As we negotiate our way around an apartment block. A guard dog lunges at us, while its consort pulls back on the lead. Dog and Bruiser continue down the street, not rising to the bait. Most guard dogs we’re seeing are working for K-9, a private company with over 600 dogs. But there’s another group entirely—the police dogs. They guard the Presidential Palace, Ministry of Defense, airports, bus terminals, football stadiums and other public places.

Perched on a hillside overlooking Bogota, is the large police dog facility. Fog drifts off the 8000 foot mountains, and lingers on a sign reading, Est. Carabineros y Guias—Componerismo, Integridad, Bravura: Guns and Guides—Self-Reliance, Integrity, Bravery. Even though I have an appointment, my arrival seems a surprise, so I suspect the kennels haven’t been spotlessly cleaned on my behalf. Most of the 110 dogs have their own individual kennels, with a dividing wall towards the rear so the animal can retire in privacy to it’s own bed.

Next to the kennels is the surgery of the sole veterinarian. Dr. Nancy Lopez.

“I think Mallinois are the best for sniffing out contraband,” says Dr. Nancy. “They have irregular appetites so you know for certain when they sit in front of an explosive, it’s because they scent something. The Labradors are perfect as food trainers, as they have mucho appetites. The only time these dogs eat, is during their daily training sessions. Food is their motivation.”

I ask Dr. Nancy about the street dogs in Colombia, called los callejeros o criollos, literally translated as “natives of the road atlas”. I wondered if some could be used in bomb detection, thereby solving two problems. As Dr. Nancy also works with WSPA who have an office in Bogota, I felt sure she would be receptive to this idea.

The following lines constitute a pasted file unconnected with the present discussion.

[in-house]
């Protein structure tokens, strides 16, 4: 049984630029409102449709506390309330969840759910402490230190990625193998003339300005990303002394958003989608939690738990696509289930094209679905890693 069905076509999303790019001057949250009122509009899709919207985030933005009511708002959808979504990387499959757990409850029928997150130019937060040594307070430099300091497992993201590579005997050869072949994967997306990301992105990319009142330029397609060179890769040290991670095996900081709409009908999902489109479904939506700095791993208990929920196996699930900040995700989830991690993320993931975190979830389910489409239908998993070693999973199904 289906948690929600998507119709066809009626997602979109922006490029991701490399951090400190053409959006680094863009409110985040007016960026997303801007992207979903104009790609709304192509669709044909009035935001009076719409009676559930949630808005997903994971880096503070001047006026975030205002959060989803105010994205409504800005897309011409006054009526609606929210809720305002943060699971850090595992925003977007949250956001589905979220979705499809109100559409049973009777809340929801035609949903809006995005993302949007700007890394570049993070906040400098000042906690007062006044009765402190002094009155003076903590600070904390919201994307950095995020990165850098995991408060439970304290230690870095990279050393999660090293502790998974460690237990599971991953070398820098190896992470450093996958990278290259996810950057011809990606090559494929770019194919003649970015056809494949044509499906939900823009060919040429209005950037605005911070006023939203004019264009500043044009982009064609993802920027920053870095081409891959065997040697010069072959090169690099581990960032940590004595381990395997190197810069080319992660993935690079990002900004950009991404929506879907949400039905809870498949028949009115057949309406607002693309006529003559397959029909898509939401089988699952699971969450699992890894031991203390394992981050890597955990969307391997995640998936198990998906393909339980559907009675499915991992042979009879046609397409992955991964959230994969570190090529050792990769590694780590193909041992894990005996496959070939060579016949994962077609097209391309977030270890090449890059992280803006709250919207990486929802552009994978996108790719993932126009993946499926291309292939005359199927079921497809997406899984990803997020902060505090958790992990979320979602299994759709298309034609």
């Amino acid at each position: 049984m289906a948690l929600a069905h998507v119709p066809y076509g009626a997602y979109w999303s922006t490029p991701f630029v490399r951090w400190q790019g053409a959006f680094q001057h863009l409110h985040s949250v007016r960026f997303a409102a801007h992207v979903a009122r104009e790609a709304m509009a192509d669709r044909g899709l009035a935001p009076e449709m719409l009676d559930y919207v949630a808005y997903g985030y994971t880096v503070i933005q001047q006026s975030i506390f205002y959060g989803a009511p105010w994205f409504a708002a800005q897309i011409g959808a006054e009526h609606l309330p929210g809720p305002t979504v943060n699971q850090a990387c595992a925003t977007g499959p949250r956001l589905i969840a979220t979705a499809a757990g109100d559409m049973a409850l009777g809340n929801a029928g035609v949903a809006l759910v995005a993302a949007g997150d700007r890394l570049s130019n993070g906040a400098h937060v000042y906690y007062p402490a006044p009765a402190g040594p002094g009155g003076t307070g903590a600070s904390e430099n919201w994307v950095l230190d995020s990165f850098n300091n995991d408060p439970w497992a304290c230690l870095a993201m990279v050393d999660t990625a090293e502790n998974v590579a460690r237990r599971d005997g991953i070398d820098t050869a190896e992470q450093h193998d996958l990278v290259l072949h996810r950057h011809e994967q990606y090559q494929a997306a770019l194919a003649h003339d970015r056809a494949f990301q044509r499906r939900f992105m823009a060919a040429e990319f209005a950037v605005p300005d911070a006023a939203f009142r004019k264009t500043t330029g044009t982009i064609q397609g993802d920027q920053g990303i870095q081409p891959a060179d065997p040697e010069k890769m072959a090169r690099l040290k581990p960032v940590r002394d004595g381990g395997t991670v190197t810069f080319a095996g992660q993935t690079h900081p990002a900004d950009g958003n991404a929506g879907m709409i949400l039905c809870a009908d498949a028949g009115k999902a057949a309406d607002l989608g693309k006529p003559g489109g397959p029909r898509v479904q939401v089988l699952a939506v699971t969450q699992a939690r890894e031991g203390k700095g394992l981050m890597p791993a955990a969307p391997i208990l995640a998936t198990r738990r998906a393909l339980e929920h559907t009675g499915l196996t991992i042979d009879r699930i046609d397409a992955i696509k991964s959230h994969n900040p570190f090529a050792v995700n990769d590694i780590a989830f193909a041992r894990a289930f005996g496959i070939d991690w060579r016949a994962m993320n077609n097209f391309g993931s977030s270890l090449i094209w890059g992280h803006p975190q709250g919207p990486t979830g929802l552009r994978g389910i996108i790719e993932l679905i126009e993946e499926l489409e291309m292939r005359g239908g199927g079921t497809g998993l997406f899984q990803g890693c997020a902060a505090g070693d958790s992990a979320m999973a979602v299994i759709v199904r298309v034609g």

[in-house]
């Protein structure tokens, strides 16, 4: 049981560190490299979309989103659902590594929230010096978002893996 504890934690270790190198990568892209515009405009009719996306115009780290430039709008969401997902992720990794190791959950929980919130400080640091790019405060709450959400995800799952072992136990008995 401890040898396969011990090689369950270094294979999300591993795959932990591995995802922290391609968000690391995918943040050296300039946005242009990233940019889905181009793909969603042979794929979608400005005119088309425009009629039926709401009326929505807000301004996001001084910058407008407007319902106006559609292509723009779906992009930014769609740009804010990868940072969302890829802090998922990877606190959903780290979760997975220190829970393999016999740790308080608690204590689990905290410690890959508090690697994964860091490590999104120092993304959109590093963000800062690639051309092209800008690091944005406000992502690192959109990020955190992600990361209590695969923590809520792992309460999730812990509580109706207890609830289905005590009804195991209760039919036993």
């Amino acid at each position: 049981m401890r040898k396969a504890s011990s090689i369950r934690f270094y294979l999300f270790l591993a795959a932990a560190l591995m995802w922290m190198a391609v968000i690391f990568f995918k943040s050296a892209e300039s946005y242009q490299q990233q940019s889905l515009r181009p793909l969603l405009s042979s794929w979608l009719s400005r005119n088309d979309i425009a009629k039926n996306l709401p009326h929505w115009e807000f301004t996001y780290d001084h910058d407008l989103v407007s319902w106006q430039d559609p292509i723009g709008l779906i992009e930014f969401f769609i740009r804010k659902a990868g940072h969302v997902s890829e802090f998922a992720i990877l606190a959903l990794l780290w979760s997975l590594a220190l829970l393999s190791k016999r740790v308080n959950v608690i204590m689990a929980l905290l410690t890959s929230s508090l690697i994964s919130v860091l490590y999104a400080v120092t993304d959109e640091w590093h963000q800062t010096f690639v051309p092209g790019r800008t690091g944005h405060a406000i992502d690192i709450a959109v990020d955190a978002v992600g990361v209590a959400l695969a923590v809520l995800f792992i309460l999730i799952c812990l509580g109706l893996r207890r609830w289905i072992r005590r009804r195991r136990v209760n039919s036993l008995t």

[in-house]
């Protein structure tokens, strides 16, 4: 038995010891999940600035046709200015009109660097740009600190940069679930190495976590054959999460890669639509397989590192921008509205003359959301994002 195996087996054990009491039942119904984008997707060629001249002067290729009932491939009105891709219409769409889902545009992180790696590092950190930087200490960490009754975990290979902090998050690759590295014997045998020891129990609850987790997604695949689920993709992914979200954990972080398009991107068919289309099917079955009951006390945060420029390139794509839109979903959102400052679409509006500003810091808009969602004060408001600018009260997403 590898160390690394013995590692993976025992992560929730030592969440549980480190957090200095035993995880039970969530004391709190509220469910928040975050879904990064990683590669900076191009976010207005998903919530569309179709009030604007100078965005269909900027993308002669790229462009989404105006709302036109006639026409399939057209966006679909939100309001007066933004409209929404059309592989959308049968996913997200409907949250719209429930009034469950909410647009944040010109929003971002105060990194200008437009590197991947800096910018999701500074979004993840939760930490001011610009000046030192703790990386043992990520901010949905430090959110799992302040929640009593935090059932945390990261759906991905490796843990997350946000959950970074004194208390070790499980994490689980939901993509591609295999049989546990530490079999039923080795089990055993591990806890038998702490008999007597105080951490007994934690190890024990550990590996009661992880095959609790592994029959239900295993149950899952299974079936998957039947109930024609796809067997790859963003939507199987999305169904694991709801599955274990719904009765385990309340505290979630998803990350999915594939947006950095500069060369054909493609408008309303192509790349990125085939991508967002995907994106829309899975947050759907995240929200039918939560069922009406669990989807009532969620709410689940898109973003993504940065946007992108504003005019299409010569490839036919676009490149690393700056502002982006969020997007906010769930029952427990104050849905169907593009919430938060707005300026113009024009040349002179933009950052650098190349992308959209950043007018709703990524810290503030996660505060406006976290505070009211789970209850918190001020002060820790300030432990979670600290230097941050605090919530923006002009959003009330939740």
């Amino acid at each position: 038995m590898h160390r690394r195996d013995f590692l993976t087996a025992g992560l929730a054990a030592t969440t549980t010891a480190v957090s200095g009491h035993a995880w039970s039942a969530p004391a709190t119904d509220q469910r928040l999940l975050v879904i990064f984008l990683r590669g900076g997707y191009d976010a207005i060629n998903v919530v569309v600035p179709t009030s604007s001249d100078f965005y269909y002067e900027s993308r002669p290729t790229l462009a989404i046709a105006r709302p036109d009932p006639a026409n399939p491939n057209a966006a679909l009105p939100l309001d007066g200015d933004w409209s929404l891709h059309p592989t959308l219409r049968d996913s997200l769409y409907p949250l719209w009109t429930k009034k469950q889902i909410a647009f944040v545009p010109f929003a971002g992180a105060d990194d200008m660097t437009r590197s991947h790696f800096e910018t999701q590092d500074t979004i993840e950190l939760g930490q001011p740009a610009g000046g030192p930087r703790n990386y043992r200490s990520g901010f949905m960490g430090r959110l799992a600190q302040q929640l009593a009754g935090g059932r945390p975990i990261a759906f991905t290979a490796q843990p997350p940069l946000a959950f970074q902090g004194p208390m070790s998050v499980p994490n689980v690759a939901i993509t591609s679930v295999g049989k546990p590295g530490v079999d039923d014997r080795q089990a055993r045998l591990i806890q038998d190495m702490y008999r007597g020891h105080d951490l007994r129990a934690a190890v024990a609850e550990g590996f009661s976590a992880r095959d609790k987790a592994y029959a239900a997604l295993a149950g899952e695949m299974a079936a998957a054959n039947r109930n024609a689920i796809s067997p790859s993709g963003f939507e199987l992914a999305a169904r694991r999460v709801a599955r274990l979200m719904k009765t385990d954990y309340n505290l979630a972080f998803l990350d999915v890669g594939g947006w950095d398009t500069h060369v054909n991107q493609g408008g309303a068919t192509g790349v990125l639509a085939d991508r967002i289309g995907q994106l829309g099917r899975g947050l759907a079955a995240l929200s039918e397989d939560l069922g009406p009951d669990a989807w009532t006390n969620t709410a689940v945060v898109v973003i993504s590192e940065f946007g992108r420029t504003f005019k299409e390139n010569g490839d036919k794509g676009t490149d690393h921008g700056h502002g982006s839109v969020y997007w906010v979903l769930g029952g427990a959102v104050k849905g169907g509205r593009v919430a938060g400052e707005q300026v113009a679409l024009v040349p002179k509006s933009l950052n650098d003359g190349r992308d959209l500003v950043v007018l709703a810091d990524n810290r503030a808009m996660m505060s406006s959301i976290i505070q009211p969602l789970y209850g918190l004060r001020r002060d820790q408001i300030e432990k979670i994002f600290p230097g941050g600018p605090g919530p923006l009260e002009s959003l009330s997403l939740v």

“No,” she shakes her head emphatically. “Street dogs can’t be used in this type of work. The trainers need to know the dog’s past. Besides, los callejeros o criollos would be too easily distracted. Street dog are aware of everything in their surroundings. They have to be in order to survive. It would be too difficult having them focus only on explosives, and nothing else.”

I watch as the officers, both men and women, working with the dogs in manicured gardens with brick paving, or playing off-lead in wide green areas of grass surrounded by fence. Most of the humans show genuine affection for their partners. I ask Dr. Nancy what sex she thinks are better at working with these dogs.

“Male or female isn’t what matters,” she replies. “Some people just have a better way with animals.”

But is it a dogs duty merely to serve, and risk its life for the problems of mankind, only to be dispensed with like a piece of furniture when no longer considered useful?

“What happens when they’re old?” I ask.

“When they reach the age of nine,” Dr. Lopez replies, “they’re brought back to the center where they were originally trained, to live out the rest of their years. They’re free to sleep, play and eat, with no work.”

A dog’s life, and one all dogs deserve.


Text and Photographs © Lorraine Chittock 2008
All Rights Reserved